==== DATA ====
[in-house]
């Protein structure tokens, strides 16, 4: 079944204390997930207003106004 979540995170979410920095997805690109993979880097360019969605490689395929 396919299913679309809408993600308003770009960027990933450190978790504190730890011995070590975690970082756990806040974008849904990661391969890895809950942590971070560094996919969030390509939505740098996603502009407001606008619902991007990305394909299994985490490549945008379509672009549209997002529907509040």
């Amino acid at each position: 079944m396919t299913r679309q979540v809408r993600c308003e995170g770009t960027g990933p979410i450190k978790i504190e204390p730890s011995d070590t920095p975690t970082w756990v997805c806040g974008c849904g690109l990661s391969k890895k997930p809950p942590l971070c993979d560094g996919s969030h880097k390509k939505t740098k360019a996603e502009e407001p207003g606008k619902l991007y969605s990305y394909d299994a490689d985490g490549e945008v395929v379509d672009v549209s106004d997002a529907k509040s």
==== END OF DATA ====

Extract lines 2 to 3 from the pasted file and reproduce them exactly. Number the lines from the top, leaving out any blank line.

């Protein structure tokens, strides 16, 4: 079944204390997930207003106004 979540995170979410920095997805690109993979880097360019969605490689395929 396919299913679309809408993600308003770009960027990933450190978790504190730890011995070590975690970082756990806040974008849904990661391969890895809950942590971070560094996919969030390509939505740098996603502009407001606008619902991007990305394909299994985490490549945008379509672009549209997002529907509040």
């Amino acid at each position: 079944m396919t299913r679309q979540v809408r993600c308003e995170g770009t960027g990933p979410i450190k978790i504190e204390p730890s011995d070590t920095p975690t970082w756990v997805c806040g974008c849904g690109l990661s391969k890895k997930p809950p942590l971070c993979d560094g996919s969030h880097k390509k939505t740098k360019a996603e502009e407001p207003g606008k619902l991007y969605s990305y394909d299994a490689d985490g490549e945008v395929v379509d672009v549209s106004d997002a529907k509040s």